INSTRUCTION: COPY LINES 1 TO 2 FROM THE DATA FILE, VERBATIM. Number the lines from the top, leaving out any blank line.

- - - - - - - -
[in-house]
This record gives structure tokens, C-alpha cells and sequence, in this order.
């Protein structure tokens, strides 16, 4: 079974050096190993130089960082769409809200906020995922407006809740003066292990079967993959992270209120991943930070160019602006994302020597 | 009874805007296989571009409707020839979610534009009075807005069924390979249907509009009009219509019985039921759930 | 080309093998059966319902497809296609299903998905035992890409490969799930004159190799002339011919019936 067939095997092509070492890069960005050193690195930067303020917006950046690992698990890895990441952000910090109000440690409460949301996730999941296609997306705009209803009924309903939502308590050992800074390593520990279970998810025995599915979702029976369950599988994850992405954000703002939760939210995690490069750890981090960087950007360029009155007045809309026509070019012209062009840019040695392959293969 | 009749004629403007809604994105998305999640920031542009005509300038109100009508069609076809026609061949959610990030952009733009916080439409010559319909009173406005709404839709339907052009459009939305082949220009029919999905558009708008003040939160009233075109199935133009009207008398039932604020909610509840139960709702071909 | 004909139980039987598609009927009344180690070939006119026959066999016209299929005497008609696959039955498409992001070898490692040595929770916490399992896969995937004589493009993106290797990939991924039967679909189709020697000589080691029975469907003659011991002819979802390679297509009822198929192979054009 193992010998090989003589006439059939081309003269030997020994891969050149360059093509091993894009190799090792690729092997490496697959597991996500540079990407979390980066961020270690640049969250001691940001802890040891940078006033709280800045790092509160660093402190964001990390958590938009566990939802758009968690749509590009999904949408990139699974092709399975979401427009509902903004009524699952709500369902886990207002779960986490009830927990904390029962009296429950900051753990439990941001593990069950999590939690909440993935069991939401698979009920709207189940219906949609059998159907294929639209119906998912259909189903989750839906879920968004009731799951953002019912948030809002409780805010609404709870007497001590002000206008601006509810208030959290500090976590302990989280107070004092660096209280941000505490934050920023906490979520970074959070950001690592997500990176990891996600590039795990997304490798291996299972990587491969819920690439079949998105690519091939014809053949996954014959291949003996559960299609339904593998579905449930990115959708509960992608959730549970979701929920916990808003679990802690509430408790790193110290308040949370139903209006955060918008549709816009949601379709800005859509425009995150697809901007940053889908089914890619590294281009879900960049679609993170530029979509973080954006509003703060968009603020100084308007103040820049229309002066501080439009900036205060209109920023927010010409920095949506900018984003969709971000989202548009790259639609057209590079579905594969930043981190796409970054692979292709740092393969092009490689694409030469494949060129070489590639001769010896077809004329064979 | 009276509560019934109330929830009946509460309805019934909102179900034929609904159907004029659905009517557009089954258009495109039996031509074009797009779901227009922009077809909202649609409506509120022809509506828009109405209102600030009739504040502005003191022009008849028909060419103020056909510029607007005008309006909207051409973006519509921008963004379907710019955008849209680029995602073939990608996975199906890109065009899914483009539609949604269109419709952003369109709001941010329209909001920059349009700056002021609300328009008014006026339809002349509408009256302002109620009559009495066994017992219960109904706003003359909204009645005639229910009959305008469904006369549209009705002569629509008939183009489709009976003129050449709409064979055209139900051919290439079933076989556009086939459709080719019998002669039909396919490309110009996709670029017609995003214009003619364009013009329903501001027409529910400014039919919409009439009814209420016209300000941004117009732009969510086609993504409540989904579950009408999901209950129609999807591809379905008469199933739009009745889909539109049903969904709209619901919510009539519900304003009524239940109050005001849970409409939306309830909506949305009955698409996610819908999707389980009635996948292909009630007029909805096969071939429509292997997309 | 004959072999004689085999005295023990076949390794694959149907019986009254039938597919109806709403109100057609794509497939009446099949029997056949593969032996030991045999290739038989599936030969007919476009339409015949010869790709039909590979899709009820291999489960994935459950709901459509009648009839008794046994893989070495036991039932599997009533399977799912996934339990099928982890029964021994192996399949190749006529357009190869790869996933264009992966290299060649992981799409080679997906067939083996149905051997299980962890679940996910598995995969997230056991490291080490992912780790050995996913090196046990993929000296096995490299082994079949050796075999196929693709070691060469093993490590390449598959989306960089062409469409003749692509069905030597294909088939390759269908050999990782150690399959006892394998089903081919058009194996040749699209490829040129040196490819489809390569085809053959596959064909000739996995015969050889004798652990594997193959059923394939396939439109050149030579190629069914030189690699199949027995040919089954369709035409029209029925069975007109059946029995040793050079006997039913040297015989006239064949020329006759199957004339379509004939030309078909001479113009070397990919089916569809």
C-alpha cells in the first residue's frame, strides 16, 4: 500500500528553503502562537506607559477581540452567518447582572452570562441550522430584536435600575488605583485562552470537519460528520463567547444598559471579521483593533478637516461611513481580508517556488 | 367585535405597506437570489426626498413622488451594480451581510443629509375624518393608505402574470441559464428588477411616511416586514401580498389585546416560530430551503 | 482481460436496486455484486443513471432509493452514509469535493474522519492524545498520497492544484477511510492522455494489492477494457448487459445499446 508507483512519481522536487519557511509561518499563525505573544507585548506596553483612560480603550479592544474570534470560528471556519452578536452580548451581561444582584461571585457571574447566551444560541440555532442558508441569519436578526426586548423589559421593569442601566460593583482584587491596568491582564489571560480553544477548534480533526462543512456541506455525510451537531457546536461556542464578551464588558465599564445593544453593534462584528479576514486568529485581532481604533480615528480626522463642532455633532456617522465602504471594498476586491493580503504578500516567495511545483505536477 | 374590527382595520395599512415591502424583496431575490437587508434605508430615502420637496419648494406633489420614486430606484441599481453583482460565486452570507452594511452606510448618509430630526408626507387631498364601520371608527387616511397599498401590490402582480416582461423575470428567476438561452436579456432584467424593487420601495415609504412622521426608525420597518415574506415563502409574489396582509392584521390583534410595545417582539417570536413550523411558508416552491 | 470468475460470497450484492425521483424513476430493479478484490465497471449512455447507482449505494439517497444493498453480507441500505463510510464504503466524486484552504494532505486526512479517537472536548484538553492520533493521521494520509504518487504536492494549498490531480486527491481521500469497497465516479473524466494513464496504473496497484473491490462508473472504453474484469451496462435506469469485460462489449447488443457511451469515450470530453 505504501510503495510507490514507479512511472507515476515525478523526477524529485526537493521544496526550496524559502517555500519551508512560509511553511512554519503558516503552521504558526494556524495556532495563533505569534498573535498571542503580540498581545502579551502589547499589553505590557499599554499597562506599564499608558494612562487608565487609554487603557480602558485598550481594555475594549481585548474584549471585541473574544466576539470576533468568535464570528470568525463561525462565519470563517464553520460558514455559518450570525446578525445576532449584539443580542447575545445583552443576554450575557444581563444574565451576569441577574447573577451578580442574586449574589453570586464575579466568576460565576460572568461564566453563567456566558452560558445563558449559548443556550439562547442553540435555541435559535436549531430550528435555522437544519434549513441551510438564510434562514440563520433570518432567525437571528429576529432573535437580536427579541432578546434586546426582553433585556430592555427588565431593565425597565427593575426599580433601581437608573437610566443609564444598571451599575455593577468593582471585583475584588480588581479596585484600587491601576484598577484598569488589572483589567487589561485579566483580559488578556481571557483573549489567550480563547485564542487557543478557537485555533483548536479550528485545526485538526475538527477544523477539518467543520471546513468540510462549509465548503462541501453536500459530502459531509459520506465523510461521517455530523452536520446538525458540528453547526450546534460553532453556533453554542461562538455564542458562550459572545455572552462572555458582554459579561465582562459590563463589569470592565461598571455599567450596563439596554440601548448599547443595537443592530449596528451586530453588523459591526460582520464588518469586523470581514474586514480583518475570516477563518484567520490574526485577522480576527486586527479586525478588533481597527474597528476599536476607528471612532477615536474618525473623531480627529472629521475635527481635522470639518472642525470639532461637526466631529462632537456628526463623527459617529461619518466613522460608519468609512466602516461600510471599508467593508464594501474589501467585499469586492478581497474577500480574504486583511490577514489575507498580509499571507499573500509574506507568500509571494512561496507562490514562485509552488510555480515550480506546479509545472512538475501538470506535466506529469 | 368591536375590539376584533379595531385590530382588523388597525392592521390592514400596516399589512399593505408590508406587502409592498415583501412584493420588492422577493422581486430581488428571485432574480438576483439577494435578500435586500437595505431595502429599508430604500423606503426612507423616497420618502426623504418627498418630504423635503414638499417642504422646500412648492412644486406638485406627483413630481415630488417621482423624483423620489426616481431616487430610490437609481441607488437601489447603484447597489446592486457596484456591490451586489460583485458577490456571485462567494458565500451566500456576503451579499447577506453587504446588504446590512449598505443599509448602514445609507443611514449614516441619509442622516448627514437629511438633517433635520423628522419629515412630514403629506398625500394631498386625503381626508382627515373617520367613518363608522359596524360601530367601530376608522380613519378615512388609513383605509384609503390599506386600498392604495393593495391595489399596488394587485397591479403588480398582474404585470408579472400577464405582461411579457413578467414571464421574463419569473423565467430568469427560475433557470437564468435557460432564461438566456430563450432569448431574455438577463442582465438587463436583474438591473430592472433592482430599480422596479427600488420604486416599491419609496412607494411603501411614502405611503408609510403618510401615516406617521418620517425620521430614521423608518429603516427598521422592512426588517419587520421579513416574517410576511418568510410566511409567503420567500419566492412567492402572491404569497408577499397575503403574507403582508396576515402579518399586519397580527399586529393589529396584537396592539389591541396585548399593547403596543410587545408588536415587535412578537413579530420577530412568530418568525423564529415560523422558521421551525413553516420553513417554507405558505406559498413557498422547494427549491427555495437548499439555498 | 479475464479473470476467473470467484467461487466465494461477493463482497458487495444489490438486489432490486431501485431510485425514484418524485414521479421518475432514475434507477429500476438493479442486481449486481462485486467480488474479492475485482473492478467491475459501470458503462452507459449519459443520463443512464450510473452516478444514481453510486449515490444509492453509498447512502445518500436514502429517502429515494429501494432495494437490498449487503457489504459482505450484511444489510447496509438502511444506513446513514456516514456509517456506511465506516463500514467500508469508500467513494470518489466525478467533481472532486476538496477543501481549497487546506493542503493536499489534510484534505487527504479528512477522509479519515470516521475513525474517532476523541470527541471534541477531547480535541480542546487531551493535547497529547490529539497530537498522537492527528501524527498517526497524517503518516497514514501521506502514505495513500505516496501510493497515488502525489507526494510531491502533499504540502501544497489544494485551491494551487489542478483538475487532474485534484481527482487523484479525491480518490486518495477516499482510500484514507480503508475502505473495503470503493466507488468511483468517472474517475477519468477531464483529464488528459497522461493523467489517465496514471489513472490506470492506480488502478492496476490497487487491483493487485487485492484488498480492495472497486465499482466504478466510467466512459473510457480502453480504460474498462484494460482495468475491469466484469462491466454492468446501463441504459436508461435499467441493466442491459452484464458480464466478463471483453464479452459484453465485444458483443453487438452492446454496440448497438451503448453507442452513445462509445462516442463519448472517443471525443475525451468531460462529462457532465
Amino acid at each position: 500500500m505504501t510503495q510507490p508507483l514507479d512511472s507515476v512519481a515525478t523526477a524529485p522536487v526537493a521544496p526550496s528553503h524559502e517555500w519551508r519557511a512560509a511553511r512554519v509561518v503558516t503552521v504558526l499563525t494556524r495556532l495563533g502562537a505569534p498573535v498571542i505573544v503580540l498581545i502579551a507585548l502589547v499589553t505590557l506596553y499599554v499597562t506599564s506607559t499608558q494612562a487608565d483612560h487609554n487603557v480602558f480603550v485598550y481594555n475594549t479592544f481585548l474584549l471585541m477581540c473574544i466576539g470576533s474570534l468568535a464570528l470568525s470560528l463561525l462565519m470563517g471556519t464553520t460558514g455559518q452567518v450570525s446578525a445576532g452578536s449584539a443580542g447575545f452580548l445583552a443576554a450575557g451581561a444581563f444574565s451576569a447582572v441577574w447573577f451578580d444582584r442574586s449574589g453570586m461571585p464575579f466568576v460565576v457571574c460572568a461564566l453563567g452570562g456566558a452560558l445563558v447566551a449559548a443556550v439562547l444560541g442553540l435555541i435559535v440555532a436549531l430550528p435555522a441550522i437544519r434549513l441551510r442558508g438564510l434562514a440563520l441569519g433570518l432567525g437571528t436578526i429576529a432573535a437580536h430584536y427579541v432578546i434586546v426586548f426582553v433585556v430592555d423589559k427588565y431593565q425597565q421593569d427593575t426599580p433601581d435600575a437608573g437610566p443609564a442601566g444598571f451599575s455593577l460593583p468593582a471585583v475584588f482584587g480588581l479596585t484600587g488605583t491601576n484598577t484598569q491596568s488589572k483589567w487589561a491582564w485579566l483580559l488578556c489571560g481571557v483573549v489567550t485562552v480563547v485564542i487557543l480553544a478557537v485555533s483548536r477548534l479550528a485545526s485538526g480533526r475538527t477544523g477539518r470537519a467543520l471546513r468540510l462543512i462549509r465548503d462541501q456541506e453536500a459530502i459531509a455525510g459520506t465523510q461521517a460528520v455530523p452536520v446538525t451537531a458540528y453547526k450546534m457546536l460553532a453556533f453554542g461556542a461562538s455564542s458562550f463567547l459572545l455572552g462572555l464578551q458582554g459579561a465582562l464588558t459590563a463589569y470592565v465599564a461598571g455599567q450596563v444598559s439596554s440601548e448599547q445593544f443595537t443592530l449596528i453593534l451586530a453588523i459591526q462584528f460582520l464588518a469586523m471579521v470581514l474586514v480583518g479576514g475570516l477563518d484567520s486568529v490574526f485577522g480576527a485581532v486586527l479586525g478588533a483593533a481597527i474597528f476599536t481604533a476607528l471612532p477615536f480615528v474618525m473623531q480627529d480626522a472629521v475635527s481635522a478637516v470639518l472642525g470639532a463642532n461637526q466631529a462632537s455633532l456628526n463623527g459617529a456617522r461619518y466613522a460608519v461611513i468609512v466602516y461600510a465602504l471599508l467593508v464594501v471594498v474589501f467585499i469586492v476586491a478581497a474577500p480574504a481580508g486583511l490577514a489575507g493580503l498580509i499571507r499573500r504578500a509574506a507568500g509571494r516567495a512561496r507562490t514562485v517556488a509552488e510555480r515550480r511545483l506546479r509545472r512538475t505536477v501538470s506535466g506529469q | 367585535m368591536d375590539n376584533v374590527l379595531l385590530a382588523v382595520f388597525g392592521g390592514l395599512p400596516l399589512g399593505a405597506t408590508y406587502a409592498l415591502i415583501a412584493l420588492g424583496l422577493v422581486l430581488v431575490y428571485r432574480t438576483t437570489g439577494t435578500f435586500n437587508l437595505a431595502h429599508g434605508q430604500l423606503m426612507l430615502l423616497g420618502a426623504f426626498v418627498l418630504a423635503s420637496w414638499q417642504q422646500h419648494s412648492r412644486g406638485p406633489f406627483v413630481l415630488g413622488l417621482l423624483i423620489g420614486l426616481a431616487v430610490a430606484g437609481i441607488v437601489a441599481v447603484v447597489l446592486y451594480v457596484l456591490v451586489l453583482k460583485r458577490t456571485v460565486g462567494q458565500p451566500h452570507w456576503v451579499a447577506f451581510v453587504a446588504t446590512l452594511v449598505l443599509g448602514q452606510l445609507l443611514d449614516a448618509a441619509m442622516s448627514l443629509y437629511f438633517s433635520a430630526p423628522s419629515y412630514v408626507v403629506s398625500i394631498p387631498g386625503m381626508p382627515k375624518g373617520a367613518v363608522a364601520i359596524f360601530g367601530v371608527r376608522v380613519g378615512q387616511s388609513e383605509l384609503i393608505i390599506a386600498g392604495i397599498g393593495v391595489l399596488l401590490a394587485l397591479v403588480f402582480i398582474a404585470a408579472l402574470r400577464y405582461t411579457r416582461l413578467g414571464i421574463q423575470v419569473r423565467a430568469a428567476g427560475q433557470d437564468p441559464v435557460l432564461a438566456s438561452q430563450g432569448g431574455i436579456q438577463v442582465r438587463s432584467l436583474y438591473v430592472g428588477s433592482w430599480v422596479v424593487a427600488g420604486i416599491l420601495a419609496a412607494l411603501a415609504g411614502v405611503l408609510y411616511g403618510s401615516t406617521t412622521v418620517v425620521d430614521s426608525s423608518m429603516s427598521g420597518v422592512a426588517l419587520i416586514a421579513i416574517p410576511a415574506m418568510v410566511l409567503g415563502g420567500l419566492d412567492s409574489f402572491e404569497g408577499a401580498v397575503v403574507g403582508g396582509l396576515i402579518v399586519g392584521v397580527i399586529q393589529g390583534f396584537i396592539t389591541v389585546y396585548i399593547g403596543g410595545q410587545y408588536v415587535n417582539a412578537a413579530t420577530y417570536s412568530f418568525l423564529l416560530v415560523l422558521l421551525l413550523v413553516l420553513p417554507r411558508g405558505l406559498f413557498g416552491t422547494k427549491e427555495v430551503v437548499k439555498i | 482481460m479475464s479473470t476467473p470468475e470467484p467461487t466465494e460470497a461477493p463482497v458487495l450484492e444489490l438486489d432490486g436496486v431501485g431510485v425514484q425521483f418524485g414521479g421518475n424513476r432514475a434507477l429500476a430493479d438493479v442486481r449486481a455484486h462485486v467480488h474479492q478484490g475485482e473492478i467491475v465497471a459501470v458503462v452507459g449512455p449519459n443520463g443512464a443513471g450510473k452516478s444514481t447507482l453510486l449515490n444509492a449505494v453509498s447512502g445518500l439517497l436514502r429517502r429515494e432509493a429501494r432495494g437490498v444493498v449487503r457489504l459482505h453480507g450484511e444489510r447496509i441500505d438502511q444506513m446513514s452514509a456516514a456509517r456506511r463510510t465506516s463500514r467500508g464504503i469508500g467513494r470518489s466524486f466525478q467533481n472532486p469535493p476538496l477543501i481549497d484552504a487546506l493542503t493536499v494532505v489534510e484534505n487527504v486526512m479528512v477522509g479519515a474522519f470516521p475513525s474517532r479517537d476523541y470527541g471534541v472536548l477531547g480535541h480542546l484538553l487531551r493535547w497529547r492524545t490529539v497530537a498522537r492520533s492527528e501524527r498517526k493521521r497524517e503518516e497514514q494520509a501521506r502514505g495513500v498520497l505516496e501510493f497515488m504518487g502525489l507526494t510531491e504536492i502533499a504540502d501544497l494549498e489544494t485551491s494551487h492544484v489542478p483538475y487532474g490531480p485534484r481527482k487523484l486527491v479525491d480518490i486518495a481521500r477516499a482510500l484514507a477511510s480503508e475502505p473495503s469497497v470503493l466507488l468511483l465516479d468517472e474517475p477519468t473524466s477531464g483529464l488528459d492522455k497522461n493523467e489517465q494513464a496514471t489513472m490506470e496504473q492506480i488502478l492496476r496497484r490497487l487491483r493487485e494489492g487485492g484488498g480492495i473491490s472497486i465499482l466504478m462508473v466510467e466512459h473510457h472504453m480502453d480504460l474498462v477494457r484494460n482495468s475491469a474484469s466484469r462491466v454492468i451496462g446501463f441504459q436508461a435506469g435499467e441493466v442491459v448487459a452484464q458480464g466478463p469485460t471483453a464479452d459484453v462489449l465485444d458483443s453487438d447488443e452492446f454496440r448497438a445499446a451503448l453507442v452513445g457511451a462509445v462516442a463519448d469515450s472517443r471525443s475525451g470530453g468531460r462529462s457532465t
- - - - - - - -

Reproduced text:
[in-house]
This record gives structure tokens, C-alpha cells and sequence, in this order.